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The new vaccination rules are a highly politicised issue, with brands coming out vocally on either side of the fence. Rashays Restaurants founder Rami Ykmour has taken the decision to avoid opening until everyone can dine, which is currently slated to be the case from 1 December in NSW. ABC reporting has found this isn’t an uncommon choice for small businesses.
Country Road’s new CEO Raju Vuppalapati shared his concerns around making sure only vaccinated customers come through the door, saying he did not want 17-year-old casual store workers to have the responsibility of dealing with unvaccinated customers insisting on their right to shop.
These are valid concerns, and ones all retailers are grappling with. The government hasn’t made the issue any clearer, it has been relatively vague on how retailers should enforce and navigate the post-lockdown regulations.
A recent poll on media and marketing website Mumbrella asked the audience: “Should brands get involved in promoting Covid-19 vaccinations?”. The results were as follows: ‘Yes’ 58.05 per cent; ‘Unsure – it’s more complicated than a yes or no’ 19.51 per cent; and ‘No’ 22.44 per cent.
I was surprised there weren’t more votes in the middle, since businesses are still practising caution, given the unknowns around indemnity, human resources issues and discrimination when it comes to pushing for vaccination. However, it makes sense that brands would pit themselves with the majority, and it’s becoming increasingly clear that the majority are choosing to get vaccinated.
Unfortunately, it’s a lose-lose situation. Whichever path you choose, some customers are going to be upset about it. As the country continues to open up, there is a wide range of reactions and stances that retailers should get prepared for, including:
‘I am vaccinated, and I’m uncomfortable that you welcome unvaccinated customers. I don’t feel safe with the potentially increased exposure to the virus.’
‘You are not taking a bold enough stance on the issue. I need you to reassure me that you are taking a firm stance so I feel safe enough to visit your store.’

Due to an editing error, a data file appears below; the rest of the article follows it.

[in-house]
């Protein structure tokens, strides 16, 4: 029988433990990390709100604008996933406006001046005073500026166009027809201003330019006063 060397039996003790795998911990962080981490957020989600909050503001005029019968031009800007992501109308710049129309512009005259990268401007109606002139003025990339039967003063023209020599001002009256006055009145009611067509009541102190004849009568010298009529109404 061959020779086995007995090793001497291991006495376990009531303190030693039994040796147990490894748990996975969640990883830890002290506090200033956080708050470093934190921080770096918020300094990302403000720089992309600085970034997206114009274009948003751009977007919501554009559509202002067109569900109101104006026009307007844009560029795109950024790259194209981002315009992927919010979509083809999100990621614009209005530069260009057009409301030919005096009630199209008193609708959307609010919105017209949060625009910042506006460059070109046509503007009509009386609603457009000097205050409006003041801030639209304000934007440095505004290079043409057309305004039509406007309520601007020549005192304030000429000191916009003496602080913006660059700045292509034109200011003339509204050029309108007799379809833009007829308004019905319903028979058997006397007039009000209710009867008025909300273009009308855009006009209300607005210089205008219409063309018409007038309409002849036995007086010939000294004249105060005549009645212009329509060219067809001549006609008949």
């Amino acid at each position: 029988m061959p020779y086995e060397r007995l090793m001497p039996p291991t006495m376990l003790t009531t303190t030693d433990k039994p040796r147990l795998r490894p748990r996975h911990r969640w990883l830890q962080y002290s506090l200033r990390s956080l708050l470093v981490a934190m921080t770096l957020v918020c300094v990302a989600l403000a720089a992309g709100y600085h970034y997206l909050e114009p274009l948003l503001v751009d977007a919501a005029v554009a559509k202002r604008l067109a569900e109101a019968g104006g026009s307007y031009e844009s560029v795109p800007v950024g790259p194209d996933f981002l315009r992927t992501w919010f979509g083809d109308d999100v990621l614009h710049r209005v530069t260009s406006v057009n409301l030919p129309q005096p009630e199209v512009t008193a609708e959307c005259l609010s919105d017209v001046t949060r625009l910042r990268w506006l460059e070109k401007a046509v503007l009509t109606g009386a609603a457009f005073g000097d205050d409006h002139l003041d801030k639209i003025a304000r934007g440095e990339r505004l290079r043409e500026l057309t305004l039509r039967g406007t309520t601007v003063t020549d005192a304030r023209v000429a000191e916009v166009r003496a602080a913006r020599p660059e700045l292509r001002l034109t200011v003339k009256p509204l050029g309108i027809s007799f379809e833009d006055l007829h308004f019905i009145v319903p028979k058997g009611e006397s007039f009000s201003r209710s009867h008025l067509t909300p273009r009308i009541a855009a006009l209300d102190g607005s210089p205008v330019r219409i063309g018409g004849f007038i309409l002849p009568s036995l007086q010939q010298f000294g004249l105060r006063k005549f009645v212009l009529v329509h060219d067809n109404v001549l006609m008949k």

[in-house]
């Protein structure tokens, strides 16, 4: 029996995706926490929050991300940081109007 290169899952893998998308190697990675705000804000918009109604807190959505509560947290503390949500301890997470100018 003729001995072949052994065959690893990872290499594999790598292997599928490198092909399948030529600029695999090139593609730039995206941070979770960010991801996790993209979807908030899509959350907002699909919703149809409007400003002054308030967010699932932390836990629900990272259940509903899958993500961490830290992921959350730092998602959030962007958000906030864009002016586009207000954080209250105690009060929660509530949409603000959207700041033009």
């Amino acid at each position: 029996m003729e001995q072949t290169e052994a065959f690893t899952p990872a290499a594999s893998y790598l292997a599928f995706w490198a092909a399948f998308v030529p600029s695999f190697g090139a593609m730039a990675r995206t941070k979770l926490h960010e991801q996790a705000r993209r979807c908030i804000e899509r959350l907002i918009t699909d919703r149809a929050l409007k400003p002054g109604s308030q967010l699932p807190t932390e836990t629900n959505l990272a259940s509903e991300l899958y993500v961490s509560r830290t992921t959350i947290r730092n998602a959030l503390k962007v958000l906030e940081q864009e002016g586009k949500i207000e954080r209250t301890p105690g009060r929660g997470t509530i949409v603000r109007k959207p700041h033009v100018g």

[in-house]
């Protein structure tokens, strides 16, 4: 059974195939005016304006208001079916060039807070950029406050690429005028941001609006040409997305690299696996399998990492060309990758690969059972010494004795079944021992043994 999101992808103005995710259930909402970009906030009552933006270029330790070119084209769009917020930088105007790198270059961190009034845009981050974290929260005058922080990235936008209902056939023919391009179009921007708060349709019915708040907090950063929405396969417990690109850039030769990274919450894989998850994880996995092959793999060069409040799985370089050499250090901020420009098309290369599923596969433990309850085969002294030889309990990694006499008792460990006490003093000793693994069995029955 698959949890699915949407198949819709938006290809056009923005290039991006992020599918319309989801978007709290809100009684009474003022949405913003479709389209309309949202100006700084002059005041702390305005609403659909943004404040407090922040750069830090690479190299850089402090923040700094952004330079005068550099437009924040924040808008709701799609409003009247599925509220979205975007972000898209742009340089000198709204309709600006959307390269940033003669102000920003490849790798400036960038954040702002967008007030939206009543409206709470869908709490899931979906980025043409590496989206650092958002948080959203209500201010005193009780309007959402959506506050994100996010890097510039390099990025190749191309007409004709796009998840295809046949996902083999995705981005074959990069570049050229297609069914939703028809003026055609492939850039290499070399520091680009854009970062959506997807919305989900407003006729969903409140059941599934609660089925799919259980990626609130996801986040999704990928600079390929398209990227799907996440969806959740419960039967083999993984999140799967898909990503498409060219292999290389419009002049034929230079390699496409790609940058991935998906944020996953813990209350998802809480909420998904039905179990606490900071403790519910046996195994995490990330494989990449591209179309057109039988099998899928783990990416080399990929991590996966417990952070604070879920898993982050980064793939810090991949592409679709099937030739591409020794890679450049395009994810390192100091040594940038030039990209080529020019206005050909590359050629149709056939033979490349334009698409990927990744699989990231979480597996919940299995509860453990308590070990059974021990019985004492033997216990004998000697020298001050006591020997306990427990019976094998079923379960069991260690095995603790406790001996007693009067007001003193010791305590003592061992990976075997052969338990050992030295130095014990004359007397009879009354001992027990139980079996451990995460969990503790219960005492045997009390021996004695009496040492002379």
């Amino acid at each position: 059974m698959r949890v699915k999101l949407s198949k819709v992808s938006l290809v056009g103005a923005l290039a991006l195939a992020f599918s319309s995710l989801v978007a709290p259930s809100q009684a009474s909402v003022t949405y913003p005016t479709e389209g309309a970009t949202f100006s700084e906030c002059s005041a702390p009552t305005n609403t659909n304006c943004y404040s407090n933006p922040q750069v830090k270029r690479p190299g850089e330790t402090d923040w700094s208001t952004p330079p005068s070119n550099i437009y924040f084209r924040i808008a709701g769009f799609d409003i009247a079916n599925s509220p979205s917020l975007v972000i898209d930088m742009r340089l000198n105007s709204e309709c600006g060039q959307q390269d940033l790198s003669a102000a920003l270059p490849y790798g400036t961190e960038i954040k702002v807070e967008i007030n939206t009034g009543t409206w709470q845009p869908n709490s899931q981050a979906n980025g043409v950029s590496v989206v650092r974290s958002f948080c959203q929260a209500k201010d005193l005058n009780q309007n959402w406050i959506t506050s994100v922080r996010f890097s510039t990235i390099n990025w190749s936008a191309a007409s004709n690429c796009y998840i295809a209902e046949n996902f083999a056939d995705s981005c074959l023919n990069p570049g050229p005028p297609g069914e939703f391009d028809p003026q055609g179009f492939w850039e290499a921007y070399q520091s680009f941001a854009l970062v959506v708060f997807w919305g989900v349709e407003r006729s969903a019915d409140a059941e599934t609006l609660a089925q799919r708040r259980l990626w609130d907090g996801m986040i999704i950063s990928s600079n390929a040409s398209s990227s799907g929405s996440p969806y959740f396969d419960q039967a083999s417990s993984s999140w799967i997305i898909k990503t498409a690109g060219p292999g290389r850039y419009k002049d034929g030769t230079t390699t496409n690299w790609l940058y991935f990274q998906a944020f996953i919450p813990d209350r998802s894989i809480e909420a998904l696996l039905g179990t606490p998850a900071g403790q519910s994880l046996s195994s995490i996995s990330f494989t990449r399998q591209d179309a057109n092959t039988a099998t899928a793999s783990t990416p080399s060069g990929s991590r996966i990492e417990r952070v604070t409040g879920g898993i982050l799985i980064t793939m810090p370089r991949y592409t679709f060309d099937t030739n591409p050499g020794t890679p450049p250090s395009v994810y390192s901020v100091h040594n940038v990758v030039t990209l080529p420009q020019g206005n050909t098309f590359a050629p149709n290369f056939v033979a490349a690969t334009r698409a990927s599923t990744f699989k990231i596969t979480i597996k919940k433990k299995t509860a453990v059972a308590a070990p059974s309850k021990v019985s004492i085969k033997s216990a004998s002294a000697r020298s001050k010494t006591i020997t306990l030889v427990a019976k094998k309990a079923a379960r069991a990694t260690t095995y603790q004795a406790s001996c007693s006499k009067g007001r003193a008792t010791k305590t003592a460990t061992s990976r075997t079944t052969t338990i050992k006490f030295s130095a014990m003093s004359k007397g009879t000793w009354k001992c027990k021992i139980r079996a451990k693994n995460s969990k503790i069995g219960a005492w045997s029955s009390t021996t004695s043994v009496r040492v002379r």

‘I have loved ones who have lost their lives to Covid-19 and this isn’t a joke. You could be using your influence to help here by encouraging customers to get vaccinated.’
‘I’m pregnant, so I’m waiting until I give birth to get the vaccine. Can I get an exemption?’
‘I have concerns about the vaccine, but that shouldn’t be your concern. You can’t stop me from coming into your store – what are you going to do about it?’
‘It’s my body, my choice. Why won’t you let me shop in your store? Your competitor down the road let me in, why won’t you?’
When faced with such a wide variety of potential responses and criticisms, retailers must go beyond short-termism and consider the long-term brand damage that can occur if they make the wrong move. If you’re lax on vaccination checks and then face a serious outbreak of Covid-19 in your store, it could do serious long-term damage to your brand, as you would be seen as putting profit before people. Similarly, if you take the Rashays route and put yourself in the ‘all are welcome together’ camp, you risk alienating a huge majority of the vaccinated population.
Stick to your brand values
Obviously, staff and customer safety should be any retailer’s most pressing concern, but brand safety and customer loyalty are two other key issues to consider here. Customer loyalty doesn’t just come from a great product or service that your customers love. A strong sense of customer loyalty also comes from having a brand that people have a close affinity for or connection with. To get there, brands must have a clearly defined set of values and stick to them consistently.